The answer lies in the title of this blog series, “Why Design?” In a world of increasing complexity, where the distinction between makers and consumers is growing ever more blurry, we need to educate our children in ways that link the liberal arts to the technical and professional know-how that innovates and drives the world forward, and to do so in a manner that is relevant, engaging, and not merely lecture based.
This imperative is illustrated by entrepreneur and software engineer Tracy Chou, who notes that her work in tech startups–designing features for Quora and algorithms for Pinterest–carried with it a need to think about basic questions of humanity. (Eg. Are our users inherently good or inherently bad? If we create this algorithm, what does it mean to “push good content” to our users?) In the end, Chou wished, “ruefully—and with some embarrassment at [her] younger self’s condescending attitude toward the humanities—[that she] had strived for a proper liberal arts education. (Find her post here.)
From my own experience of over 25 years in the classroom, the best way to provide all learners with a hands-on, experiential education that bridges the distance between the established academic cultures of the humanities and the sciences is with a third culture of general education in design and design awareness (Cross 221-222). Doing such would create a truly liberal education, one that not only recognizes Richard Buchanan’s entreaty above, but that also positions and engages the learner to explore the world through curiosity- and creativity-driven self-determined inquiry and empowers her to act upon her findings to make the world a better place.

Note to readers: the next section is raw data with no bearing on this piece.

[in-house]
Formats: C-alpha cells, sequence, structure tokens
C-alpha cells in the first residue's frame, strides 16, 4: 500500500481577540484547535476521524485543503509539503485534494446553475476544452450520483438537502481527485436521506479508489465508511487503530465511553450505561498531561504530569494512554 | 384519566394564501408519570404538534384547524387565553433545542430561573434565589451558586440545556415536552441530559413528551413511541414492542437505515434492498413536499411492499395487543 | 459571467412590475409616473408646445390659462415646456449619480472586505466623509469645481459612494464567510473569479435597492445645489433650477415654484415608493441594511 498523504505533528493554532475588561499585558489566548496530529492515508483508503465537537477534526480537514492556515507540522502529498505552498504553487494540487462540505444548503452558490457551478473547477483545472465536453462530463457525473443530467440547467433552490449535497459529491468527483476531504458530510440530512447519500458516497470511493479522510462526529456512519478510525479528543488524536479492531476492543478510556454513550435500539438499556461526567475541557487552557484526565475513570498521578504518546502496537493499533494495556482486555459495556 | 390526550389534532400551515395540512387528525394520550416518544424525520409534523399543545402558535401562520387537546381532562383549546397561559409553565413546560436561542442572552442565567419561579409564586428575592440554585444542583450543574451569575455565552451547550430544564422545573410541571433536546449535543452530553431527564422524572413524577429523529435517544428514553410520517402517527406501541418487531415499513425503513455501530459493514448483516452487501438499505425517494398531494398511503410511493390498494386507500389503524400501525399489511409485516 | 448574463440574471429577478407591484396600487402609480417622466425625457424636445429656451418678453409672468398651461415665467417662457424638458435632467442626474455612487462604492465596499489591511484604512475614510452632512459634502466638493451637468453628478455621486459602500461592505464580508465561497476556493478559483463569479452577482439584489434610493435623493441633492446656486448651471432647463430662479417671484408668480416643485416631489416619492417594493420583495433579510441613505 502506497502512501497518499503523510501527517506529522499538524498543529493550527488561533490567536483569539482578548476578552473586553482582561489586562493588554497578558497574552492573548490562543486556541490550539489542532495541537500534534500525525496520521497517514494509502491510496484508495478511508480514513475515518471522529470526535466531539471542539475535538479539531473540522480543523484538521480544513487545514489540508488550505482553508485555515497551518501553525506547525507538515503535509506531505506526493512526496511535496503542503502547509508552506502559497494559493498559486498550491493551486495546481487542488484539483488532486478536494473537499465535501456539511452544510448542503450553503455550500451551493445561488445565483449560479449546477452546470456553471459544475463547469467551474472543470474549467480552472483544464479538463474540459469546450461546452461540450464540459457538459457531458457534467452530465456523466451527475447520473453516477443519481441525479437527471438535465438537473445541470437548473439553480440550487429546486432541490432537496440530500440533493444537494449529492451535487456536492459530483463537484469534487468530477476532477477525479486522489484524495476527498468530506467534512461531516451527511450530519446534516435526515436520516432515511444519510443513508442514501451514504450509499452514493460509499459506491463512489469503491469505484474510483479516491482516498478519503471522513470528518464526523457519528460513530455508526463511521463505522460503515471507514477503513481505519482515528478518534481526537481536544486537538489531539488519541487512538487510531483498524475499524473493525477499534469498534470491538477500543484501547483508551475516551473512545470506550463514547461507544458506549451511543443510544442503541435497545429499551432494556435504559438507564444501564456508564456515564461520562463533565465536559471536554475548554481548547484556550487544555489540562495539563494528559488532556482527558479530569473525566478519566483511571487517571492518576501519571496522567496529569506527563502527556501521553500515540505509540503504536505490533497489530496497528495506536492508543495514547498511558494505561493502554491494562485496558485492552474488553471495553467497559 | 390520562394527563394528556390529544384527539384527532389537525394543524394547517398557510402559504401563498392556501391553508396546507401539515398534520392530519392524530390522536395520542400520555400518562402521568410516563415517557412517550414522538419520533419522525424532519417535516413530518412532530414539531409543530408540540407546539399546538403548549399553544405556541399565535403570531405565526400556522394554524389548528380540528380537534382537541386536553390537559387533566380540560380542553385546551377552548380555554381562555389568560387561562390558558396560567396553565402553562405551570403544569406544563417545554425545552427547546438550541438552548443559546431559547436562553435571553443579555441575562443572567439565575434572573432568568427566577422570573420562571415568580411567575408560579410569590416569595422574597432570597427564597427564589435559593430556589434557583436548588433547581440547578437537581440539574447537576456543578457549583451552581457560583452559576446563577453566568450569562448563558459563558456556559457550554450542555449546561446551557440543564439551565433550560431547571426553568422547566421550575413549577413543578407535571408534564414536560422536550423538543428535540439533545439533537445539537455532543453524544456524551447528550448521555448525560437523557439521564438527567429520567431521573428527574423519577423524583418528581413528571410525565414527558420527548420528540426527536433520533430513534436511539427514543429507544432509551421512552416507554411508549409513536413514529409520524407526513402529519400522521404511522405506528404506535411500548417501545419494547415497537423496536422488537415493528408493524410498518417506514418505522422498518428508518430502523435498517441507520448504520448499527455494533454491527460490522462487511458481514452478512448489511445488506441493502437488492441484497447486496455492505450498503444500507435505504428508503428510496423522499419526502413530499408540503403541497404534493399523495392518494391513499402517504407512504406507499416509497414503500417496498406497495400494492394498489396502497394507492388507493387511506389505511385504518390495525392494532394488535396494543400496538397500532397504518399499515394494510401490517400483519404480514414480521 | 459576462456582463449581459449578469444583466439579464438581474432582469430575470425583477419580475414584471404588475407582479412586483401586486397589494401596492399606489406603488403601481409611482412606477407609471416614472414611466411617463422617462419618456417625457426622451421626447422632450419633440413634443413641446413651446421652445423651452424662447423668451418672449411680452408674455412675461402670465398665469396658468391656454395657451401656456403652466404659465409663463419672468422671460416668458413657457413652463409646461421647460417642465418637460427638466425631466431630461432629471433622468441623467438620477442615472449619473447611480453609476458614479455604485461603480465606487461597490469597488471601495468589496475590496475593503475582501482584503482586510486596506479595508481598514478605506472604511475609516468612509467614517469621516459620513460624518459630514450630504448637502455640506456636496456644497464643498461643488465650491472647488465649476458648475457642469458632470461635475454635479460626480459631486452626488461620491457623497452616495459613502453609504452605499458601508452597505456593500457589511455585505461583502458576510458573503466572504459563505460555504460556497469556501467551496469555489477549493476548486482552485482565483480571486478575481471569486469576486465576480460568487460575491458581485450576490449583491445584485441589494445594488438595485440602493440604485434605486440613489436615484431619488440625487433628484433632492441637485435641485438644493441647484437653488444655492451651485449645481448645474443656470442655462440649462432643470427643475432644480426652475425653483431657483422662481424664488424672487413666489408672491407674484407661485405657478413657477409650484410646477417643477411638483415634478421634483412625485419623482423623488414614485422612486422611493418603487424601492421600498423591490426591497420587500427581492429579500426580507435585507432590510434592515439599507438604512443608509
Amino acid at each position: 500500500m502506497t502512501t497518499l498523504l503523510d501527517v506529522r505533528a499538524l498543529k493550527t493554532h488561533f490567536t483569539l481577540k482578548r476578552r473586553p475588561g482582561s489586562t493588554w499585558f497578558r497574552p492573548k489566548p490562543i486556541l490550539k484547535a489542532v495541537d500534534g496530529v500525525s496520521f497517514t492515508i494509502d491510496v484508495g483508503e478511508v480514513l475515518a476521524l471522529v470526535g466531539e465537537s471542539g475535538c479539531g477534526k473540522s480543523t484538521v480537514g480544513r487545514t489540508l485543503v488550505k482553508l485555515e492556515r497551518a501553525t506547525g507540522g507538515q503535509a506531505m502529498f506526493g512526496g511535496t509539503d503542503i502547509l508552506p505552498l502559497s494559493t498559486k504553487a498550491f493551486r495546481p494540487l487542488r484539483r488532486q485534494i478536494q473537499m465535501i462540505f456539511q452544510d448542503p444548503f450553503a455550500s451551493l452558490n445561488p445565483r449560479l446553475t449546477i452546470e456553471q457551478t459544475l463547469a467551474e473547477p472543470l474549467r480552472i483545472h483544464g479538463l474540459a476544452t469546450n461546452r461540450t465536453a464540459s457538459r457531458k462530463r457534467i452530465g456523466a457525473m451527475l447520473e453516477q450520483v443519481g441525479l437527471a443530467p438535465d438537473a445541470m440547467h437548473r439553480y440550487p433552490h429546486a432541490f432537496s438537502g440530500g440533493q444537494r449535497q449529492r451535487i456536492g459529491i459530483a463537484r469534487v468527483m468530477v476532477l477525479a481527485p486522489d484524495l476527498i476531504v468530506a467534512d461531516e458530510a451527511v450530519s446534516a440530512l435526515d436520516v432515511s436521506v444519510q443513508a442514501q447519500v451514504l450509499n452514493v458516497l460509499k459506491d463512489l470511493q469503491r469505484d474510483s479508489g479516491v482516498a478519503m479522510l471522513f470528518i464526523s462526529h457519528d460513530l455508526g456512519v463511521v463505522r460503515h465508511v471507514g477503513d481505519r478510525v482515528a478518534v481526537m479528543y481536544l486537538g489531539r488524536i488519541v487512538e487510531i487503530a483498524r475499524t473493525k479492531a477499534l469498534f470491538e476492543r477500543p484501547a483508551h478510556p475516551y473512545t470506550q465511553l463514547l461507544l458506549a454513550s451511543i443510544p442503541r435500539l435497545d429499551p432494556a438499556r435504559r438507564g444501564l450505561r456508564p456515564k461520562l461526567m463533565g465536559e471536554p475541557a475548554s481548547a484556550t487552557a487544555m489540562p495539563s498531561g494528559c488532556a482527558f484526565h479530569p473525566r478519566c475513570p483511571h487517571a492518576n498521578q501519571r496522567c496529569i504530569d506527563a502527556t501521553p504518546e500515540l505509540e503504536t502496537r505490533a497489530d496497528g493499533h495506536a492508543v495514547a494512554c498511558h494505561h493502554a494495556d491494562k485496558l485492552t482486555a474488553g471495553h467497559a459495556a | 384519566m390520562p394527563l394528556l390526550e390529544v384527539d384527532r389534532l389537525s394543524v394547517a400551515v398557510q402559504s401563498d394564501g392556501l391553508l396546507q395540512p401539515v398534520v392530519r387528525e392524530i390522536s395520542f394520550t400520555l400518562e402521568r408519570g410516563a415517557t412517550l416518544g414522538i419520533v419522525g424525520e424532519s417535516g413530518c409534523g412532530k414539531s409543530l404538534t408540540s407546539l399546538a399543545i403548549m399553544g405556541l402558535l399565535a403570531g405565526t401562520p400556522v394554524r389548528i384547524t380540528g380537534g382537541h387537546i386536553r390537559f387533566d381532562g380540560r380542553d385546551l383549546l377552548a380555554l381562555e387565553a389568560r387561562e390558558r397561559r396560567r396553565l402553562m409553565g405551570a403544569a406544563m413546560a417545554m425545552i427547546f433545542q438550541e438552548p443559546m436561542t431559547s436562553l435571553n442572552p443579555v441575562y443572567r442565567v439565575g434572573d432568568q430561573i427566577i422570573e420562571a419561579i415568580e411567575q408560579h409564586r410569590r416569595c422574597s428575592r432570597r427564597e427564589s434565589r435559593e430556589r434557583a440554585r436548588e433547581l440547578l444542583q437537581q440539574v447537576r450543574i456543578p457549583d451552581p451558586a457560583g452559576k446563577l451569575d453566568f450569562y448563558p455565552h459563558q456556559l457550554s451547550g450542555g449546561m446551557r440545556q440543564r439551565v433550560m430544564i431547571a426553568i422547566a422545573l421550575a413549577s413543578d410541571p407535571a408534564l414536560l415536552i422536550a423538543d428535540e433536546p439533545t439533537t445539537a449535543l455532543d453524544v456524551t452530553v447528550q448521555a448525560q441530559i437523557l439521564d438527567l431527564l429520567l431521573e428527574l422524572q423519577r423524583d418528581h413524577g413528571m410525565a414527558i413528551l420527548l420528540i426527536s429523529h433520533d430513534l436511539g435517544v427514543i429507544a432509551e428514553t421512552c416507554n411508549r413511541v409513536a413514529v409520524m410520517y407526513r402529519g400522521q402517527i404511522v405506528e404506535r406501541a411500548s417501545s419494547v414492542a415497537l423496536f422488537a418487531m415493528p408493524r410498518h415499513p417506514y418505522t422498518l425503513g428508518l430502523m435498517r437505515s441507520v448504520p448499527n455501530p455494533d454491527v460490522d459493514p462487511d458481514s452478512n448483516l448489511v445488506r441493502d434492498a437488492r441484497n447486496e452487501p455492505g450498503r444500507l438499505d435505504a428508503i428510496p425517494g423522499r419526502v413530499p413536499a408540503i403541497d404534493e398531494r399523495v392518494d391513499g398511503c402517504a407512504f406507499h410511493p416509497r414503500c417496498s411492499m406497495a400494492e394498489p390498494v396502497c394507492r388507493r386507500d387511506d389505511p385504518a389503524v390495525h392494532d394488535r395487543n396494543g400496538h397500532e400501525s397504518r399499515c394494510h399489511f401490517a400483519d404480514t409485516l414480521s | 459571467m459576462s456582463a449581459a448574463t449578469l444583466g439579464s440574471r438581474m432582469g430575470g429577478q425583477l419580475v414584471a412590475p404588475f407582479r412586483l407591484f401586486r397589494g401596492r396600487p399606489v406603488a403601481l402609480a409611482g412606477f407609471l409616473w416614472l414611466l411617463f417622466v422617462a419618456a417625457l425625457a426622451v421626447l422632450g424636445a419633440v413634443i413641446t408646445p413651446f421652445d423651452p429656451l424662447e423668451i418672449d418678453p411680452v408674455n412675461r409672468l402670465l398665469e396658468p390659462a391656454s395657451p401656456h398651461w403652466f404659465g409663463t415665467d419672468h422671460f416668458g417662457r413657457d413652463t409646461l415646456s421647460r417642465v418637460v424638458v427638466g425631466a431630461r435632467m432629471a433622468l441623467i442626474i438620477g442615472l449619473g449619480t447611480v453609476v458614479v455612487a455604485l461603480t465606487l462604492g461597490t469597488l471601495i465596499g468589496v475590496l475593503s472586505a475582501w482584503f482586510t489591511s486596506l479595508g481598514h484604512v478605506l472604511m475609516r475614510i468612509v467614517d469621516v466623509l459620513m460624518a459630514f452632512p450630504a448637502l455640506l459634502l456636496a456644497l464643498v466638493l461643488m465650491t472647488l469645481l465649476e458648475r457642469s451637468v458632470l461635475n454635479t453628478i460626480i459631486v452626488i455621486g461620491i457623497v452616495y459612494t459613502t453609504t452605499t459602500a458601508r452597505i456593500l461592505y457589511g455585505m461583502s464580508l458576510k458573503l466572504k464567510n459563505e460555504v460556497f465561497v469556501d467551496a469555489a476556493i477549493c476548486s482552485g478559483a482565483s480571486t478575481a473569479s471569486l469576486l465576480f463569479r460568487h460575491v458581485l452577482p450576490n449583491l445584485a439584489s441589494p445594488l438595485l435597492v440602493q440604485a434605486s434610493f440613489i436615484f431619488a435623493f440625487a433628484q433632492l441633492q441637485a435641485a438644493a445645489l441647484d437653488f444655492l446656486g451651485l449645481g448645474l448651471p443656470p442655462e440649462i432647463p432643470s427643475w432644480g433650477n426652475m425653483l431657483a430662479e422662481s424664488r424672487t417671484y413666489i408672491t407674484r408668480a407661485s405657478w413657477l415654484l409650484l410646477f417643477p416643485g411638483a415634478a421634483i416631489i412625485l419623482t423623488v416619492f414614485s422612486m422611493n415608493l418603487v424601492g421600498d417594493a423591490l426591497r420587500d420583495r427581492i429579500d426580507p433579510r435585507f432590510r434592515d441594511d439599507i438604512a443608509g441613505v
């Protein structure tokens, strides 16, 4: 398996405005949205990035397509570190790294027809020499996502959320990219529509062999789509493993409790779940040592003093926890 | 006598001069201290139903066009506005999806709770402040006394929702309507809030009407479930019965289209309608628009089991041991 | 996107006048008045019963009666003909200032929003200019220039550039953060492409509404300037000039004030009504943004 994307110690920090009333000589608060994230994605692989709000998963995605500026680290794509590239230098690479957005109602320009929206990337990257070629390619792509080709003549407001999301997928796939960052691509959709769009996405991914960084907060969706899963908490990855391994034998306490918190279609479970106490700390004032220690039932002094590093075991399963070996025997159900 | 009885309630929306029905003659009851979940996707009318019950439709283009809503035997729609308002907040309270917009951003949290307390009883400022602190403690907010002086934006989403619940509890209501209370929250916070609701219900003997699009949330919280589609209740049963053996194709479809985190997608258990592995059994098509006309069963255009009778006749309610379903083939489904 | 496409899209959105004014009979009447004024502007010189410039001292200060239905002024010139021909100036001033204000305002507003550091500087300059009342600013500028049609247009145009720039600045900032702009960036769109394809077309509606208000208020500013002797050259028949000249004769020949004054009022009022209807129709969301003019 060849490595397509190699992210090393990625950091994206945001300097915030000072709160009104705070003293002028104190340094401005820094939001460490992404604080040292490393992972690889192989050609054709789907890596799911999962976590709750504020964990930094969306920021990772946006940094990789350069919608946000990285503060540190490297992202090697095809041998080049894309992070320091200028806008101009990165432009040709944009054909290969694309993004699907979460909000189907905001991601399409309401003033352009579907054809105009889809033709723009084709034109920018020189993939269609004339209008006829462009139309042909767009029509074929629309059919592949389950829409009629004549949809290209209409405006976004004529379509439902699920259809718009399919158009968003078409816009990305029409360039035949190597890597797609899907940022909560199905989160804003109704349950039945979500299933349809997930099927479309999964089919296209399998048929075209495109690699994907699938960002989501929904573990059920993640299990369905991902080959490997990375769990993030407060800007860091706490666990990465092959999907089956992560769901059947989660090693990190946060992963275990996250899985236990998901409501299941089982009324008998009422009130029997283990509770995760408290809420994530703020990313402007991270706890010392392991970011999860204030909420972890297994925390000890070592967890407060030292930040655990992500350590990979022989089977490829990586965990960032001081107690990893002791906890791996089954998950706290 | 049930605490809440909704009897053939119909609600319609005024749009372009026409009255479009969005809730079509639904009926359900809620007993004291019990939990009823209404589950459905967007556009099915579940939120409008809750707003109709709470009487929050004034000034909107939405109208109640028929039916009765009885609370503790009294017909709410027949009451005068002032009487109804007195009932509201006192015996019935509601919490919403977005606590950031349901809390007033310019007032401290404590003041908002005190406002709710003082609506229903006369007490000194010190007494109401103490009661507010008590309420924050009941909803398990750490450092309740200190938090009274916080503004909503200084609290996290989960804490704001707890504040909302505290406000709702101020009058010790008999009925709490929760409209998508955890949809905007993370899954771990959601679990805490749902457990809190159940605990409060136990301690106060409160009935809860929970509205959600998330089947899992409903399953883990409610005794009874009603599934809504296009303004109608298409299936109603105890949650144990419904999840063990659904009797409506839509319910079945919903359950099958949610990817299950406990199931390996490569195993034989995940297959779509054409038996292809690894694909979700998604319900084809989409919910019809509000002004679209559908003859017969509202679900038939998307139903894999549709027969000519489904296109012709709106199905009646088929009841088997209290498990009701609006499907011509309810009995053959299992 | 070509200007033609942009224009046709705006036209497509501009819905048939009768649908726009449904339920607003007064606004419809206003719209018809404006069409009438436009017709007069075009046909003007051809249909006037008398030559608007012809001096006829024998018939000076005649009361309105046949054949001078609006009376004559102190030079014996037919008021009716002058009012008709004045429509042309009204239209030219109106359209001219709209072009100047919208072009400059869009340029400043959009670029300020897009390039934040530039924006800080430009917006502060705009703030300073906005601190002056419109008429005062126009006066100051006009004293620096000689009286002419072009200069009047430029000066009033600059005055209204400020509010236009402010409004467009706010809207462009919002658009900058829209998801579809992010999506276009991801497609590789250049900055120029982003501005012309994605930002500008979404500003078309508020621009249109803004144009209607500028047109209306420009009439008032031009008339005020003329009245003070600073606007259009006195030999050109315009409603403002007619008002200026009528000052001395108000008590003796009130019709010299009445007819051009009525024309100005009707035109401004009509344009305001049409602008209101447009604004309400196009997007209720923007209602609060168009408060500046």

Additionally such an education would help eliminate the illusion that education is an end-state, the belief that when we finish high school, or graduate college we have been educated. William Cronon in his seminal essay, “Only Connect: The Goals of a Liberal Education” puts it this way: “A liberal education is not something any of us ever achieve; it is not a state. Rather, it is a way of living in the face of our own ignorance, a way of groping toward wisdom in full recognition of our own folly, a way of educating ourselves without any illusion that our educations will ever be complete” (5).
But finally, an education founded upon a synthesis of these three cultures would, as Richard Buchanan noted in this article’s epigraph, “connect and integrate useful knowledge from the arts and sciences alike, but in ways that are suited to the problems and purposes of the present.”
Form & Faculty takes our bearings from Cronon’s belief and Buchanan’s observations. Through our work with schools, non-profits, museums and individuals devoted to education, we seek to develop human-centered, design-based learning solutions for the “problems and purposes of the present.”
Mankind’s ability to find and solve relevant problems through observation, creative action, prototyping and testing has allowed us to make the world a better place for all. But we cannot rest. In a world of increasing complexity, human-centered design is, as Richard Buchanan noted, “a liberal art [we require] to live well in the complexity of the framework based in signs, things, actions, and thoughts.”
It is this art that is at the heart of all we do.
In the next few weeks I will be looking at how design-based learning methods can help all teachers and learners address the goals of a liberal education and meet the demand Combs delineates while still staying focused on the real and tangible work yet to be done to make the make the world a better place.
Buchanan, Richard. “Wicked Problems in Design Thinking.” Design Issues Spring Vol. 8, No. 2 (1992) 5–21. Print
Combs, Arthur W. “What the Future Demands of Education.” Phi Delta Kappan January (1981) 369–372. Print
Cronon, William. “Only Connect.” The American Scholar Autumn Vol. 67, No. 4 (1998): n. pag. Print.
Cross, Nigel. “Designerly ways of knowing.” Design Studies October Vol. 3, No. 4 (1982). Print